The risks are real – and not just what you think!

My work day just ended.  It is after 7:00 in the evening, and my work began before 7:00 this morning, with a short break for lunch.  I am now working from home every day, as our university system is rapidly closing campuses to slow the spread of COVID-19.  We are largely self-isolating, as my mother is in her eighties and therefore at high risk.  The animals necessitate trips to the feed store, but that will make up the bulk of any trips away from home.  The isolation will be very little burden to us, but my daily workload is proof that there is a crisis brewing.  I am writing this in the hopes of explaining it to anyone who still does not understand.

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Goodbye, little Sir Echo

If there is one thing that life with animals teaches you, it is to accept the cycles of life.  Life begins, life ends, and in between there are many difficult decisions.  Those lessons will always repeat, as your life with animals goes on – but sometimes they seem to come at an accelerated rate.  Just this month, we added a new life to our menagerie, contemplated how much longer one may hang on, and lost yet another.

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One step backward, three steps forward

With all of us finally sound and healthy, I took a day off work to make a long weekend and get some momentum with the horses.  Coffee, Roxie, and Tally are beginning to gain some fitness.  It is wonderful to see Coffee and Tally getting their carriage back.  Roxie, finally rid of the soreness in her feet, is rapidly improving her balance and carriage.  But it is Noble, once again, who is making the greatest strides – even as we experienced a brief backward step today.

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In a Split Second

It was Monday and, in the words of The Bangles, it had been a Manic Monday.  But the evening was cool, and well suited for working with the horses.  I was probably too tired, but I’d been unable to work them for so long that I was determined to get at least someone out.  Roxie was my candidate – but Noble had other ideas.  He was ignoring his snack, and talking to me as I prepared to get a horse out.  “After I do Roxie, if there’s light left, big boy,” I told him.  But he was insistent.  I looked around at everyone else peacefully munching, then back to his expectant look.  “Fine!  I’ll get you out first.”  It was probably a bad idea – but if I hadn’t done it, I wouldn’t have learned just how far we’ve come.

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I’m still here!

Gardening and projects have filled the hours I could not ride.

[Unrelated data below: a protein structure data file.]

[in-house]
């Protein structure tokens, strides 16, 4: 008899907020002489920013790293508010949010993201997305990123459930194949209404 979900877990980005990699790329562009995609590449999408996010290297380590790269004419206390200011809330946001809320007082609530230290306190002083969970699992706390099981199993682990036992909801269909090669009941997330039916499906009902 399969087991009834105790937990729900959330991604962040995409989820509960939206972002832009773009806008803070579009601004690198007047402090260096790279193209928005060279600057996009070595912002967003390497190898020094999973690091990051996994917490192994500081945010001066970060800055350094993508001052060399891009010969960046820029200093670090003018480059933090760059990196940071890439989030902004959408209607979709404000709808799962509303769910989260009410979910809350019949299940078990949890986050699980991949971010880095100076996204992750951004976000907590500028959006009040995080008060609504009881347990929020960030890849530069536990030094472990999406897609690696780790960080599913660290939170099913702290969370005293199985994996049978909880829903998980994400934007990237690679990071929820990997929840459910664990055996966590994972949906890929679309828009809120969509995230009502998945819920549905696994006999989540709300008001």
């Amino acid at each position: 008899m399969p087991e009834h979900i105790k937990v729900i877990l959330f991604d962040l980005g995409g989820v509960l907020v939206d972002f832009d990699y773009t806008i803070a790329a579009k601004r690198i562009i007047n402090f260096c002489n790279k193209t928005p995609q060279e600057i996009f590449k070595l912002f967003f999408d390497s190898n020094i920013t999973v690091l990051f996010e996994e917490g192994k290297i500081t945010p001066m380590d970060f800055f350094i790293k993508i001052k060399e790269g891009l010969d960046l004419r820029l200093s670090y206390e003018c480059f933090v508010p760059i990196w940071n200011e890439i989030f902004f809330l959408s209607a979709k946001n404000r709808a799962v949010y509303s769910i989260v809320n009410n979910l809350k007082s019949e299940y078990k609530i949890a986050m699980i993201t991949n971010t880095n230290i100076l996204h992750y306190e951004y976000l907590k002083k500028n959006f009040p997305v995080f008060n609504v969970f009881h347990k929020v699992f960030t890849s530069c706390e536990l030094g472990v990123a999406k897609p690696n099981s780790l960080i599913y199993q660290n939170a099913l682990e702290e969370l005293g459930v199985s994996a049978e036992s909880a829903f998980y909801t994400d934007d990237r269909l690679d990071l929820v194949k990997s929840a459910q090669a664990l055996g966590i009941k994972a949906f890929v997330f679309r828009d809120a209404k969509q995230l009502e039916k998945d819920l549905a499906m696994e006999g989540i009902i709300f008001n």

I have not been in the saddle for over six months. One of the longest rainy seasons on record, followed by horse injuries, then my own, have created a formula for stagnation on the horse training front. It’s a formula that has repeated many times over the last six years, as I’ve struggled to return to serious riding. At times it can feel like some cosmic message that perhaps my riding days are in the past. I will admit that I have considered heeding that message many times, over those years. Yet, this year is somehow different. I am certainly frustrated at the issues we’ve been dealing with – but I’m no longer haunted by the doubts that have plagued me in previous years. This time it really just feels like an large blip in the chart of progress.

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Coffee – a photo essay

I was combing through some photos from earlier in the year, when I found this series of Coffee.  I’ve been meaning to do something with them, as they are such a clear example of how horses try to communicate with us (and I like how they portray the relationship he has with his ‘mom’).  So, just for fun, with my translations of Coffee’s ‘words’ …

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A Tale of Two Fly Masks

It’s been the same story every year.  The flies come out.  Coffee and Tally do the Cha-Cha when the fly spray touches their sensitive hides.  And Noble remembers that he’s much taller than we are, when it’s time to wear his fly mask.  Last year, in an effort to mitigate the challenges with Noble’s ‘coyness’ about his fly mask, I worked on a visual cue for him to lower his head.  It seemed to have done the trick last year, as he would politely lower his head so even my mom could get his mask over his ears.  However, this year he developed selective amnesia!

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